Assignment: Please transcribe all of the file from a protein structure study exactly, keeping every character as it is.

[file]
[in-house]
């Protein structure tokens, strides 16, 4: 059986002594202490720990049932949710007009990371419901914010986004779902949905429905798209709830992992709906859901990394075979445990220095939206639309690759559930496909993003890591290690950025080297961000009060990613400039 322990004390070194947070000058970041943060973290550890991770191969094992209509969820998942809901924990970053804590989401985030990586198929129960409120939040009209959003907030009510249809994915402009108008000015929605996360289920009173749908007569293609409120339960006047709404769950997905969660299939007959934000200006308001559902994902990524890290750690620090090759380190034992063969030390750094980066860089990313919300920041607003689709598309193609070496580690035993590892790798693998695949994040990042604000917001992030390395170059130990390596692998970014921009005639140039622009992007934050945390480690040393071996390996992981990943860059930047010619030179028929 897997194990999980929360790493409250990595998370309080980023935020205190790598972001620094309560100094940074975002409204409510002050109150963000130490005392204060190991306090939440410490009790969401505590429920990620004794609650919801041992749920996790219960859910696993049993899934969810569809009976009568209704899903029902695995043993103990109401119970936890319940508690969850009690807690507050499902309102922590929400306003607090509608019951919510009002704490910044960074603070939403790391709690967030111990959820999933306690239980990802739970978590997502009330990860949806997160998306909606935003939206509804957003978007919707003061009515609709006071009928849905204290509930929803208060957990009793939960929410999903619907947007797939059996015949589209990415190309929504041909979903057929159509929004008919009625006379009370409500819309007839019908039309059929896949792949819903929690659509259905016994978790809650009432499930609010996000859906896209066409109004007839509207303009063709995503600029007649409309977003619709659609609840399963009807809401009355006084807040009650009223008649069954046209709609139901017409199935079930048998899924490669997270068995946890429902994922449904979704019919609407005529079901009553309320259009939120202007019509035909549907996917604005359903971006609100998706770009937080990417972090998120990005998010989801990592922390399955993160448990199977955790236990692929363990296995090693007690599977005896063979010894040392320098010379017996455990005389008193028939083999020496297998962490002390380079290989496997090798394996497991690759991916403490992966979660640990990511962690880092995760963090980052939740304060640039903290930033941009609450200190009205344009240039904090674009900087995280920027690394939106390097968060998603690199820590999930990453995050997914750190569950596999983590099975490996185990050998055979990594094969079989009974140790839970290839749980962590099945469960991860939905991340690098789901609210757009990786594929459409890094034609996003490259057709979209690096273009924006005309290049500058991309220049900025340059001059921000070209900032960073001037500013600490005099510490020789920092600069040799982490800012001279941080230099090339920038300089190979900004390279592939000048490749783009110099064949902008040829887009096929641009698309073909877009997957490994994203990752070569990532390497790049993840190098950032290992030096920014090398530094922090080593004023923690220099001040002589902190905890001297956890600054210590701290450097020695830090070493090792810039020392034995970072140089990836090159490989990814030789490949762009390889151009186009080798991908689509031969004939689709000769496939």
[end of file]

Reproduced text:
[in-house]
């Protein structure tokens, strides 16, 4: 059986002594202490720990049932949710007009990371419901914010986004779902949905429905798209709830992992709906859901990394075979445990220095939206639309690759559930496909993003890591290690950025080297961000009060990613400039 322990004390070194947070000058970041943060973290550890991770191969094992209509969820998942809901924990970053804590989401985030990586198929129960409120939040009209959003907030009510249809994915402009108008000015929605996360289920009173749908007569293609409120339960006047709404769950997905969660299939007959934000200006308001559902994902990524890290750690620090090759380190034992063969030390750094980066860089990313919300920041607003689709598309193609070496580690035993590892790798693998695949994040990042604000917001992030390395170059130990390596692998970014921009005639140039622009992007934050945390480690040393071996390996992981990943860059930047010619030179028929 897997194990999980929360790493409250990595998370309080980023935020205190790598972001620094309560100094940074975002409204409510002050109150963000130490005392204060190991306090939440410490009790969401505590429920990620004794609650919801041992749920996790219960859910696993049993899934969810569809009976009568209704899903029902695995043993103990109401119970936890319940508690969850009690807690507050499902309102922590929400306003607090509608019951919510009002704490910044960074603070939403790391709690967030111990959820999933306690239980990802739970978590997502009330990860949806997160998306909606935003939206509804957003978007919707003061009515609709006071009928849905204290509930929803208060957990009793939960929410999903619907947007797939059996015949589209990415190309929504041909979903057929159509929004008919009625006379009370409500819309007839019908039309059929896949792949819903929690659509259905016994978790809650009432499930609010996000859906896209066409109004007839509207303009063709995503600029007649409309977003619709659609609840399963009807809401009355006084807040009650009223008649069954046209709609139901017409199935079930048998899924490669997270068995946890429902994922449904979704019919609407005529079901009553309320259009939120202007019509035909549907996917604005359903971006609100998706770009937080990417972090998120990005998010989801990592922390399955993160448990199977955790236990692929363990296995090693007690599977005896063979010894040392320098010379017996455990005389008193028939083999020496297998962490002390380079290989496997090798394996497991690759991916403490992966979660640990990511962690880092995760963090980052939740304060640039903290930033941009609450200190009205344009240039904090674009900087995280920027690394939106390097968060998603690199820590999930990453995050997914750190569950596999983590099975490996185990050998055979990594094969079989009974140790839970290839749980962590099945469960991860939905991340690098789901609210757009990786594929459409890094034609996003490259057709979209690096273009924006005309290049500058991309220049900025340059001059921000070209900032960073001037500013600490005099510490020789920092600069040799982490800012001279941080230099090339920038300089190979900004390279592939000048490749783009110099064949902008040829887009096929641009698309073909877009997957490994994203990752070569990532390497790049993840190098950032290992030096920014090398530094922090080593004023923690220099001040002589902190905890001297956890600054210590701290450097020695830090070493090792810039020392034995970072140089990836090159490989990814030789490949762009390889151009186009080798991908689509031969004939689709000769496939």